British actress Vivien Leigh had that undefinable star quality. For 30 years, the exquisitely beautiful Leigh captivated film and theater audiences with her well-crafted, magnetic performances.
In fact, Leigh won lead actress Oscars for creating two of the most indelible characters in screen history — the strong-willed, manipulative Southern belle Scarlett O’Hara in the beloved 1939 Civil War epic, “Gone With the Wind,” and Tennessee Williams’ fragile, faded Southern beauty Blanche DuBois in 1951’s “A Streetcar Named Desire.”
Her accomplishment is all the more remarkable because Leigh, who died at age 53, made only 19 movies.
The power and honesty of Leigh’s acting has not diminished with time, from her Scarlett declaring through her tears, “Tara. Home. I’ll go home, and I’ll think of some way to get him back. After all, tomorrow is another day” at the conclusion of “Gone With the Wind” or her heartbreaking descent into madness in “Streetcar.”
“There is something really visceral about her performances,” said British-based film scholar Kendra Bean, the author of “Vivien Leigh: An Intimate Portrait.”
The recently published, lavishly illustrated biography commemorating the actress’ centenary combines historical material, including documents from the archives of her second husband, Laurence Olivier, as well as interviews with those who knew her, including Tarquin Olivier, the celebrated actor’s son by his first wife, actress Jill Esmond.
“She never would have called herself a method actor by any means, but she really used her life experiences to forward these characters,” said Bean, who also writes the blog, https://www.vivandlarry.com.
In her final two films — 1961’s “The Roman Spring of Mrs. Stone” and 1965’s “Ship of Fools,” she was cast as a lonely, aging woman looking for love. “Ship of Fools” director Stanley Kramer later said he believed Leigh knew she was “playing something like her own life, and yet she never, by word or gesture, betrayed any such recognition.”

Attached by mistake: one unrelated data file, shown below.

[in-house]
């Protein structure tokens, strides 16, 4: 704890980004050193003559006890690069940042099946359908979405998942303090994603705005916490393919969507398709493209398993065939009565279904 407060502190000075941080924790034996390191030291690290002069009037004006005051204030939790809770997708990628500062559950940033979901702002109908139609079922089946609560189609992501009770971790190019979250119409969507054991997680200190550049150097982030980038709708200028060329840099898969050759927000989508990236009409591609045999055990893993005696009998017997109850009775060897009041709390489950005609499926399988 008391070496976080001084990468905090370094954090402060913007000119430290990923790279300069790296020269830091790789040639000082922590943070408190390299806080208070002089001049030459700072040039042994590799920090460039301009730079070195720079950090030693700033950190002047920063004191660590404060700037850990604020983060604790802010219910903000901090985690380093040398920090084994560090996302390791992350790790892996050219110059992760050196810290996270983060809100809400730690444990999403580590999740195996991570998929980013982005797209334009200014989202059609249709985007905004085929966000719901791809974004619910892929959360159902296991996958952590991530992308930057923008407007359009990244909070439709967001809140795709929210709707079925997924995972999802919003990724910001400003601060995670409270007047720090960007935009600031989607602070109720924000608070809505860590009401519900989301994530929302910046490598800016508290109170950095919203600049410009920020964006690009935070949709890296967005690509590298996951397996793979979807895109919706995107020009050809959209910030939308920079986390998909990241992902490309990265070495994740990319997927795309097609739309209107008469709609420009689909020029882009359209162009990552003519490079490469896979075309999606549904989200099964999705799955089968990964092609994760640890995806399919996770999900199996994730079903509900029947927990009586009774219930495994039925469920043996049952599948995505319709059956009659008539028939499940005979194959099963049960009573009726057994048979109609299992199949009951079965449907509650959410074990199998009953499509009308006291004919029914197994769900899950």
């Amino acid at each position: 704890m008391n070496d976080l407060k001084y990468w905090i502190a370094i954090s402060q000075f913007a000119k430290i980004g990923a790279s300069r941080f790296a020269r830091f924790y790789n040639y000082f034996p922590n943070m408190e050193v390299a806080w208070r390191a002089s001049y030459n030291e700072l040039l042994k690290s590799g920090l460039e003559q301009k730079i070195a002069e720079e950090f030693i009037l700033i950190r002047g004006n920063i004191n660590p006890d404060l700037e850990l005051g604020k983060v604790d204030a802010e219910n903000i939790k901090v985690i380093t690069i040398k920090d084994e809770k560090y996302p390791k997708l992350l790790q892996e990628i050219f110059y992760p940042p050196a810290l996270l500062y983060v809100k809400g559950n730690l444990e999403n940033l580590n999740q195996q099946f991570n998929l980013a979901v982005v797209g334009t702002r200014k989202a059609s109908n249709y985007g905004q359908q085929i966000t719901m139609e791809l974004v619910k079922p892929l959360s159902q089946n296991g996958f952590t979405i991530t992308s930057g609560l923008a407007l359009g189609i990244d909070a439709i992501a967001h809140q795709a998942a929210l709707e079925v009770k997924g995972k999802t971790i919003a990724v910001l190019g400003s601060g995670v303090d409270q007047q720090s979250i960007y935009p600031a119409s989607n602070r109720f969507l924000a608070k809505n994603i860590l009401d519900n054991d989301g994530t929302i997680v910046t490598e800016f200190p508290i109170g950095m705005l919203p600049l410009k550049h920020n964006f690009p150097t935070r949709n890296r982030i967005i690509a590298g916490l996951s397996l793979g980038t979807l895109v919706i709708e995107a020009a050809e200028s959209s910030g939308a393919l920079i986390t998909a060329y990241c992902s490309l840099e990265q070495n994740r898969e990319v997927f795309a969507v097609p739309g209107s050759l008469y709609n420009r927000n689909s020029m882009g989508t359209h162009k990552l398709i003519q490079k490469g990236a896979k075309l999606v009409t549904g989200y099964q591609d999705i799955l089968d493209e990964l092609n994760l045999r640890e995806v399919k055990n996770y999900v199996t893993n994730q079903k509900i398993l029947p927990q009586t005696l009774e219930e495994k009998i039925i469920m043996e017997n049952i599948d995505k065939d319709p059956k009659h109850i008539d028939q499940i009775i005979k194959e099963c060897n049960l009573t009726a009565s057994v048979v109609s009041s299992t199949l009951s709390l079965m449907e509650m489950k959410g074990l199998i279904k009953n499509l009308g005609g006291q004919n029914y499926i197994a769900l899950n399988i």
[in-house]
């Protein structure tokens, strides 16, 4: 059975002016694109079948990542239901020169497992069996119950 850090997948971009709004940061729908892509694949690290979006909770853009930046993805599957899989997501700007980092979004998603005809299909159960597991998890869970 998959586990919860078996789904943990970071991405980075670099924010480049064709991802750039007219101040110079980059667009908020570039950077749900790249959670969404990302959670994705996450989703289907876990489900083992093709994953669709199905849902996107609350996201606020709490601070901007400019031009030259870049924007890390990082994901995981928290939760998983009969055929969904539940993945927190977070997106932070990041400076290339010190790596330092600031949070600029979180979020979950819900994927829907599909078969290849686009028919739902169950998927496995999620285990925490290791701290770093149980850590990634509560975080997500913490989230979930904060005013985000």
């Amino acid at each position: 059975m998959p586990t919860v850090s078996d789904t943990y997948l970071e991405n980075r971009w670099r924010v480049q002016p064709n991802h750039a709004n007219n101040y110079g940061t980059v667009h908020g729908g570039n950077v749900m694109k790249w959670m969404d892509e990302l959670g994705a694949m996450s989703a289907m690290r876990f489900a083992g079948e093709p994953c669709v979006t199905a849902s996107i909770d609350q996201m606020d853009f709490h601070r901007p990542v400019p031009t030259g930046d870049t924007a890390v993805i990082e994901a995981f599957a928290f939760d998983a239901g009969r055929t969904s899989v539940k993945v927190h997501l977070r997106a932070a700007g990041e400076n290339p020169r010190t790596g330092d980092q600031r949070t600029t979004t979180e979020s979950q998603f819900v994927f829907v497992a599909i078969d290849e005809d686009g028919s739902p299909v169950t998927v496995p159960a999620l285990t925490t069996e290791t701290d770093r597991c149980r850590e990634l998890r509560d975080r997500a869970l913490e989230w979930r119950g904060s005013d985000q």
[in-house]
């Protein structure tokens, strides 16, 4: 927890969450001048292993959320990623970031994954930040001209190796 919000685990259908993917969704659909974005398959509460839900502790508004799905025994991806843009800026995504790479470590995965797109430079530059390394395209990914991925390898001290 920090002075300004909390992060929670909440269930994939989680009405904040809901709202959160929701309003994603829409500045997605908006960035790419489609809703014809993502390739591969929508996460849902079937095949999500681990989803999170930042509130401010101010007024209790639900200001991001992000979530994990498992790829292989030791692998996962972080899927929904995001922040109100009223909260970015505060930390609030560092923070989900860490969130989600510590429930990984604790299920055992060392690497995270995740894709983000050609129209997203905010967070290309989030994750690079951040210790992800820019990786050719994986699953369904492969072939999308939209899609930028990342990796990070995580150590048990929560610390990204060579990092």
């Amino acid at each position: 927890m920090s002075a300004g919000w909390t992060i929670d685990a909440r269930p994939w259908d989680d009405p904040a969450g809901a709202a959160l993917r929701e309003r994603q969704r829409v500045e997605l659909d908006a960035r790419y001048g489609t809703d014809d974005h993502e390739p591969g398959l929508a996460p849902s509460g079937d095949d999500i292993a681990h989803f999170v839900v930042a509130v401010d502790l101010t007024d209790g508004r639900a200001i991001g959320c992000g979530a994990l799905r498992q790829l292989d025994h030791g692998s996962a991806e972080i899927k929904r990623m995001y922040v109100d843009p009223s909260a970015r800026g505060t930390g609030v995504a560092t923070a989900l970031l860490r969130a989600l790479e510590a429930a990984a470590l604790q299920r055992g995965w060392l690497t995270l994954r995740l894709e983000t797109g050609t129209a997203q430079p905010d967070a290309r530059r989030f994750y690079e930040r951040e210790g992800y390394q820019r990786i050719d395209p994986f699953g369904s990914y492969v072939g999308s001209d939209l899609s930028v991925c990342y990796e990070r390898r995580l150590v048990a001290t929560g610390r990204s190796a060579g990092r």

Despite her film legacy, Bean said, Leigh wasn’t interested in being a Hollywood star. Both she and Olivier left Hollywood for London during the outbreak of World War II. “She wanted to be on stage,” Bean said.
Her theatrical collaborations with Olivier, to whom she was married from 1940 to 1960, are the stuff of legend — he even directed her in the London production of “Streetcar” — as were the glamorous parties she threw that were attended by the British and Hollywood elite, from Noel Coward to Gary Cooper.
British Prime Minister Winston Churchill was among her most ardent fans — Leigh and Olivier’s 1941 romantic drama, “That Hamilton Woman,” was his favorite film. But Leigh’s life was as complicated and ultimately as tragic as the heroines she played. Not only did Leigh battle chronic tuberculosis — she would die of the disease in 1967 — the actress also suffered from bipolar disorder for which she underwent shock treatments.
Because Leigh never wrote an autobiography and Olivier refused to be interviewed about her, there has been a lot of speculation, often sensationalized, about the couple’s star-crossed romance and often turbulent marriage.
But Leigh’s massive archives, which were recently donated by her grandchildren to the Victoria and Albert Museum in London, is shedding new light on their private lives. The files feature hundreds of letters, telegrams and photographs chronicling their romance, marriage, career and her bouts with depression.
Bean believes that Leigh looked up to Olivier as “sort of a mentor. She always referred to him as the greatest actor, even though she had her own talents. But as far as their personal relationship, it was really close in the beginning, and then there came a point where he couldn’t handle it because of her mental disorder. I think he had to move on.”
After their divorce, Olivier married actress Joan Plowright, with whom he had three children, and Leigh found happiness with actor Jack Merivale. “He was a really good influence on her. He was gentle and patient,” Bean said.
When Olivier went to Leigh’s flat on learning of her death, Merivale allowed him to be alone with his ex-wife before her body was removed.
Noel Coward, writing to Olivier after her death, said: “She always reminded me of a bird of paradise. Perhaps now she can find her own.”